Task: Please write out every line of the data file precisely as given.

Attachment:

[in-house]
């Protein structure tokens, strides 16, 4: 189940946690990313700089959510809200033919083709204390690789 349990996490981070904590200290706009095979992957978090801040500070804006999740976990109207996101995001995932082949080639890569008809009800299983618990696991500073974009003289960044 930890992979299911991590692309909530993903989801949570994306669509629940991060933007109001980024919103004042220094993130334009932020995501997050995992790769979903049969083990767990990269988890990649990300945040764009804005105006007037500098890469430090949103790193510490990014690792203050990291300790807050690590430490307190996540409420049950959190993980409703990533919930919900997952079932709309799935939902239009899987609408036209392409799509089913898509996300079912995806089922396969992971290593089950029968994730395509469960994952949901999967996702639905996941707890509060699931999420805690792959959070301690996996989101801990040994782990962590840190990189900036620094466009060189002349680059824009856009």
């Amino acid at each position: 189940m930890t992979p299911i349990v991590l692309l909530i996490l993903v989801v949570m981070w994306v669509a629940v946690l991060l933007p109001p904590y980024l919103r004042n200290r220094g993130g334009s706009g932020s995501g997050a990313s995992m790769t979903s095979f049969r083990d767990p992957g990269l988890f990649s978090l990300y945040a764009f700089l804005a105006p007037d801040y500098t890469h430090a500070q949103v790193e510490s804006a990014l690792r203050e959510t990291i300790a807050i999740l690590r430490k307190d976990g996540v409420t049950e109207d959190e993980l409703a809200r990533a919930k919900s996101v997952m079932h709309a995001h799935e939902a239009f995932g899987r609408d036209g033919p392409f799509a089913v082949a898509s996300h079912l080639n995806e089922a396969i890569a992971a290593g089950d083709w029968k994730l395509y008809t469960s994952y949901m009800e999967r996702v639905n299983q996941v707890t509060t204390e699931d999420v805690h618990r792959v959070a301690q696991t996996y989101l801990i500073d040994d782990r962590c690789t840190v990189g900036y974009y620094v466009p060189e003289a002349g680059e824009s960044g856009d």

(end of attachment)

[in-house]
């Protein structure tokens, strides 16, 4: 189940946690990313700089959510809200033919083709204390690789 349990996490981070904590200290706009095979992957978090801040500070804006999740976990109207996101995001995932082949080639890569008809009800299983618990696991500073974009003289960044 930890992979299911991590692309909530993903989801949570994306669509629940991060933007109001980024919103004042220094993130334009932020995501997050995992790769979903049969083990767990990269988890990649990300945040764009804005105006007037500098890469430090949103790193510490990014690792203050990291300790807050690590430490307190996540409420049950959190993980409703990533919930919900997952079932709309799935939902239009899987609408036209392409799509089913898509996300079912995806089922396969992971290593089950029968994730395509469960994952949901999967996702639905996941707890509060699931999420805690792959959070301690996996989101801990040994782990962590840190990189900036620094466009060189002349680059824009856009």
């Amino acid at each position: 189940m930890t992979p299911i349990v991590l692309l909530i996490l993903v989801v949570m981070w994306v669509a629940v946690l991060l933007p109001p904590y980024l919103r004042n200290r220094g993130g334009s706009g932020s995501g997050a990313s995992m790769t979903s095979f049969r083990d767990p992957g990269l988890f990649s978090l990300y945040a764009f700089l804005a105006p007037d801040y500098t890469h430090a500070q949103v790193e510490s804006a990014l690792r203050e959510t990291i300790a807050i999740l690590r430490k307190d976990g996540v409420t049950e109207d959190e993980l409703a809200r990533a919930k919900s996101v997952m079932h709309a995001h799935e939902a239009f995932g899987r609408d036209g033919p392409f799509a089913v082949a898509s996300h079912l080639n995806e089922a396969i890569a992971a290593g089950d083709w029968k994730l395509y008809t469960s994952y949901m009800e999967r996702v639905n299983q996941v707890t509060t204390e699931d999420v805690h618990r792959v959070a301690q696991t996996y989101l801990i500073d040994d782990r962590c690789t840190v990189g900036y974009y620094v466009p060189e003289a002349g680059e824009s960044g856009d």